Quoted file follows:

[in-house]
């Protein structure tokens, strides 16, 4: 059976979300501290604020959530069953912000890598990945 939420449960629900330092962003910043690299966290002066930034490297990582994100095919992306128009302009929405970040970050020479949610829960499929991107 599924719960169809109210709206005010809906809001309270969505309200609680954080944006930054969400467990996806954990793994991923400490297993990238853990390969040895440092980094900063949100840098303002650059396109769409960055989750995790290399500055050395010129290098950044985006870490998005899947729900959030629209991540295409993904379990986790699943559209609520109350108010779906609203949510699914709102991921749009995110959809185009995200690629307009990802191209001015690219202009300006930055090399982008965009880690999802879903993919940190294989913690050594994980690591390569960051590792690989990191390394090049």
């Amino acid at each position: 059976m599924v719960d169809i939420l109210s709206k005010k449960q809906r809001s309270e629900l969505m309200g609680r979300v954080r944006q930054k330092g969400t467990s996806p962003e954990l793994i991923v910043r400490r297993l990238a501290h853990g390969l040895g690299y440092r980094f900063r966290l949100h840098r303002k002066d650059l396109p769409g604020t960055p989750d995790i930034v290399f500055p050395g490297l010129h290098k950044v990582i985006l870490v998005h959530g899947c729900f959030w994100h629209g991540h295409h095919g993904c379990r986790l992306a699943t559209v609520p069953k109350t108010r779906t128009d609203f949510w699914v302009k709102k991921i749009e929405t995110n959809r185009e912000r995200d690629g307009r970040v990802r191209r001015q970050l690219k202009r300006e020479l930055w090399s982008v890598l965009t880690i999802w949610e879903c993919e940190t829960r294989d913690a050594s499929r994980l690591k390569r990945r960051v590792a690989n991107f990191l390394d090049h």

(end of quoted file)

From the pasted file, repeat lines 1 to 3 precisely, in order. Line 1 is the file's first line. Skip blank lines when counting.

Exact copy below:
[in-house]
């Protein structure tokens, strides 16, 4: 059976979300501290604020959530069953912000890598990945 939420449960629900330092962003910043690299966290002066930034490297990582994100095919992306128009302009929405970040970050020479949610829960499929991107 599924719960169809109210709206005010809906809001309270969505309200609680954080944006930054969400467990996806954990793994991923400490297993990238853990390969040895440092980094900063949100840098303002650059396109769409960055989750995790290399500055050395010129290098950044985006870490998005899947729900959030629209991540295409993904379990986790699943559209609520109350108010779906609203949510699914709102991921749009995110959809185009995200690629307009990802191209001015690219202009300006930055090399982008965009880690999802879903993919940190294989913690050594994980690591390569960051590792690989990191390394090049």
């Amino acid at each position: 059976m599924v719960d169809i939420l109210s709206k005010k449960q809906r809001s309270e629900l969505m309200g609680r979300v954080r944006q930054k330092g969400t467990s996806p962003e954990l793994i991923v910043r400490r297993l990238a501290h853990g390969l040895g690299y440092r980094f900063r966290l949100h840098r303002k002066d650059l396109p769409g604020t960055p989750d995790i930034v290399f500055p050395g490297l010129h290098k950044v990582i985006l870490v998005h959530g899947c729900f959030w994100h629209g991540h295409h095919g993904c379990r986790l992306a699943t559209v609520p069953k109350t108010r779906t128009d609203f949510w699914v302009k709102k991921i749009e929405t995110n959809r185009e912000r995200d690629g307009r970040v990802r191209r001015q970050l690219k202009r300006e020479l930055w090399s982008v890598l965009t880690i999802w949610e879903c993919e940190t829960r294989d913690a050594s499929r994980l690591k390569r990945r960051v590792a690989n991107f990191l390394d090049h």